Sinn Féin Leader, Gerry Adams TD paid tribute to the life and legacy of Jeremiah O’ Donovan Rossa in a speech delivered by his graveside today, one hundred years to the day and to the very hour that he was buried in Glasnevin Cemetery.
Mr Adams said:
“Who was Jeremiah O’Donovan Rossa? He was from a family of tenant farmers from Roscarberry, County Cork. In 1856, not long after the Great Hunger, he established the Phoenix National Literary Society whose aim was the “the liberation of Ireland by force of arms”. In 1858, he was jailed without trial for 6 months.
“In 1865, he was charged with plotting a Fenian rising, and sentenced to penal servitude for life. He served his time in Pentonville, Portland and Chatham prisons in England. His prison conditions were horrendous. Infamously he was manacled and had to eat his food like a dog from a dish on the prison floor.
“In an 1869 by-election he was elected for the constituency of Tipperary, but the election was declared invalid because Rossa was a prisoner. In 1870 he was exiled to America with other Fenians. There he established The United Irishman newspaper and organised a bombing campaign in England known as “the dynamite campaign”.
“He also organised a fund to support the fight against British rule. Isn’t it great that this morning the Irish government celebrated this old Fenian and his activities? He was in many ways a very active republican.
“At the time of O’ Donovan Rossa’s death, aged 83, a new generation of revolutionary republicans were organising and preparing for a Rising.They were determined to have Rossa brought home and buried in Ireland.
“Rossa’s funeral mobilised and galvanised all sides of progressive opinion. The funeral committee included 11 of the leaders of the Rising who were executed 10 months later. They stood where we are standing today.
“At that time Ireland had been dragged by England into an imperialist war. Even the most limited form of autonomy had been denied to us. Partition was being plotted and planned.
“But those who gathered at Rossa’s graveside resolved not to accept this, to protest, to resist and, ultimately to take on the might of the British Empire. The funeral of O’Donovan Rossa was a prelude to the Easter Rising of 1916.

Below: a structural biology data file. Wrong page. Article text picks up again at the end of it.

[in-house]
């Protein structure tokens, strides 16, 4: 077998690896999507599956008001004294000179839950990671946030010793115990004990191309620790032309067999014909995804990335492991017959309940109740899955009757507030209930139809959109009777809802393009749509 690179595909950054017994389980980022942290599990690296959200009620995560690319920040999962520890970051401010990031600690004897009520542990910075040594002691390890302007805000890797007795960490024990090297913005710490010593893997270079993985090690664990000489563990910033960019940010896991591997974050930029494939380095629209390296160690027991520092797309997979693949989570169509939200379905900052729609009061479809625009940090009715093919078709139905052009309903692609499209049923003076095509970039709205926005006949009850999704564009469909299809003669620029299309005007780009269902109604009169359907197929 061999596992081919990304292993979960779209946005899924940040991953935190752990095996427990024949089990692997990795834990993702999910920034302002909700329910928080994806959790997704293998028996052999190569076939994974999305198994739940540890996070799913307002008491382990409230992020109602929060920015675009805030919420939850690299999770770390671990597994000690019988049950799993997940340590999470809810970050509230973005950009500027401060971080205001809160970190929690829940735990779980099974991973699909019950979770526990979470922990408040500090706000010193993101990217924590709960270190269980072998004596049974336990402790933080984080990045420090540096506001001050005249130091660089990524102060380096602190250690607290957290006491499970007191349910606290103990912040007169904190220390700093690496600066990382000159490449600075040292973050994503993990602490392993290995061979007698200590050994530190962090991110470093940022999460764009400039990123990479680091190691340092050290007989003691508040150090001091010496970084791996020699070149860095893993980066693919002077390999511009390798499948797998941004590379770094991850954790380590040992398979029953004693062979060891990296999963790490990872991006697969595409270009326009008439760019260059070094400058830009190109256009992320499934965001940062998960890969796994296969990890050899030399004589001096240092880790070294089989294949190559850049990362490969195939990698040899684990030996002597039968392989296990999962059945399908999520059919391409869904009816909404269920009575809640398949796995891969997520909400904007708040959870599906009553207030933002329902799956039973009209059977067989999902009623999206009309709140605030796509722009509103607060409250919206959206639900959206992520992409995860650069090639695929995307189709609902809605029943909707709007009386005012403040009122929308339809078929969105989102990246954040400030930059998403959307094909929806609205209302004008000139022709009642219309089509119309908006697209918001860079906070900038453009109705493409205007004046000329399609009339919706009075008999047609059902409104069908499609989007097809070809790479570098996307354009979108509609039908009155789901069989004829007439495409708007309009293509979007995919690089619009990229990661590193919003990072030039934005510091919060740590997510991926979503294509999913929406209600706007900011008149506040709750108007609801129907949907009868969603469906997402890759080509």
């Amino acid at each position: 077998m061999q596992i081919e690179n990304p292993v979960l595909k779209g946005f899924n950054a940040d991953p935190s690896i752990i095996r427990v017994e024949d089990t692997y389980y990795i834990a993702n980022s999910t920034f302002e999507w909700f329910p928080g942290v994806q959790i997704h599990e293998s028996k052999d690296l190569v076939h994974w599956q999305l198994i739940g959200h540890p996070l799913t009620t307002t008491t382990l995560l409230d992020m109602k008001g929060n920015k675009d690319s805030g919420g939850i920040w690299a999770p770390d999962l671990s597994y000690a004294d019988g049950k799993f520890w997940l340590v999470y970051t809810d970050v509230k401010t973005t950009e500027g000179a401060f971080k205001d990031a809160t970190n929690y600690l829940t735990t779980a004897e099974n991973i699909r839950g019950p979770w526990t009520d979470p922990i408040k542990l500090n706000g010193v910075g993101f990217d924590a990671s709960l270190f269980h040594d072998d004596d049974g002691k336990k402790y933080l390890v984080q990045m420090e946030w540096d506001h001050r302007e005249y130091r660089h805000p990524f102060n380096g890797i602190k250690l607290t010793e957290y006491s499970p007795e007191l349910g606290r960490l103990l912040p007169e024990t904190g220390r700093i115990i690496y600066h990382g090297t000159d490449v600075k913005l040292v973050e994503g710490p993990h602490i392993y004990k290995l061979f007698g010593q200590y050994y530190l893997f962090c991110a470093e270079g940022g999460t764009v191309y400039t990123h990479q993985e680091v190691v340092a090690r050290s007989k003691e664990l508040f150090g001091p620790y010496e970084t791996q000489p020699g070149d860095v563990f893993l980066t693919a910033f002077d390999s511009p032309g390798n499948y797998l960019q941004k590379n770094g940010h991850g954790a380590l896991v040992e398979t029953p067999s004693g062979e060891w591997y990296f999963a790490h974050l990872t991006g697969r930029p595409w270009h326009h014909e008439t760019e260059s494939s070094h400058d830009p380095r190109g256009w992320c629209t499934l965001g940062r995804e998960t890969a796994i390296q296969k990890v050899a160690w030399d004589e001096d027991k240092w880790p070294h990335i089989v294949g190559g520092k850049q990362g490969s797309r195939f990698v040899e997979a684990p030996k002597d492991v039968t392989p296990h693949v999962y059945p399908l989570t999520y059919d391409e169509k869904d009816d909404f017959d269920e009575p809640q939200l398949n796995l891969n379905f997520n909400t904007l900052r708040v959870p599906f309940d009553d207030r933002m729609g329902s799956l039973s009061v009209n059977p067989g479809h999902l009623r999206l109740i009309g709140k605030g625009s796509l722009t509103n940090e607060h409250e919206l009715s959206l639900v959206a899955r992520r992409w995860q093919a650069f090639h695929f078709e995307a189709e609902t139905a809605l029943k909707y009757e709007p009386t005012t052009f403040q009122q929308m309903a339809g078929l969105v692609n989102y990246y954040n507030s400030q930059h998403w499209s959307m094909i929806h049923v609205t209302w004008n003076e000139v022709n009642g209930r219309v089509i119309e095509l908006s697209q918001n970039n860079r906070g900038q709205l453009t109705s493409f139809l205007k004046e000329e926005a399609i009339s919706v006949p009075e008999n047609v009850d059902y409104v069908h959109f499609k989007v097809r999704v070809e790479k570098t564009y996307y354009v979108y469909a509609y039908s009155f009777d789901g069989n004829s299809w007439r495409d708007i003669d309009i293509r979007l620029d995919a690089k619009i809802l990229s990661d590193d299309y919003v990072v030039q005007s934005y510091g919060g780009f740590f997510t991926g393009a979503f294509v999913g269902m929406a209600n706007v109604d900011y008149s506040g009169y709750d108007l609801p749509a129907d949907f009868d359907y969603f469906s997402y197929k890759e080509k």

“Today almost a century later we have many, like O’Donovan Rossa, who spent years as political prisoners, or were on the run or were forced into exile. We remember also all those who suffered and died in the most recent conflict, including our patriot dead, some of whom are laid to rest in this cemetery.
“We have with us also many younger people who, thankfully, have not known directly the terrible reality of armed conflict in our country.
“Let us be very clear that the Peace Process and the political progress we have achieved were made possible because of the sacrifices of countless republicans over the generations. It is hugely positive and progressive that we today can pursue the complete unity and freedom of the Irish people, by peaceful means. And we are pursuing that cause.
“Today is a reminder, as the events of the Centenary of the Easter Rising in the coming months will be reminders, that the business of Pádraig Mac Piarais and James Connolly and Constance Markievicz and Bobby Sands and Máiréad Farrell is unfinished business.
“Some people in high places do not like to be reminded of that unfinished business. Mar a dúirt an Phiarsaigh: The fools. The fools. The fools.
“The way citizens are being treated today demands another Rising – a popular re-conquest of Ireland by the people of Ireland. Our country is still partitioned. And Ireland divided never can be free. We do not yet have a national Republic. But republicanism is growing, as never before.
“The Proclamation has yet to be implemented. Equality has yet to be achieved. But we are living in a time of great change and great hope, and great potential.
“Never was there a greater need for a genuine, rights-based society, for republicanism and a real democratic revolution. Because we are as determined to move forward and as determined to achieve complete freedom as the men and women who gathered here 100 years ago today.”
Source: Sinn Féin Newsroom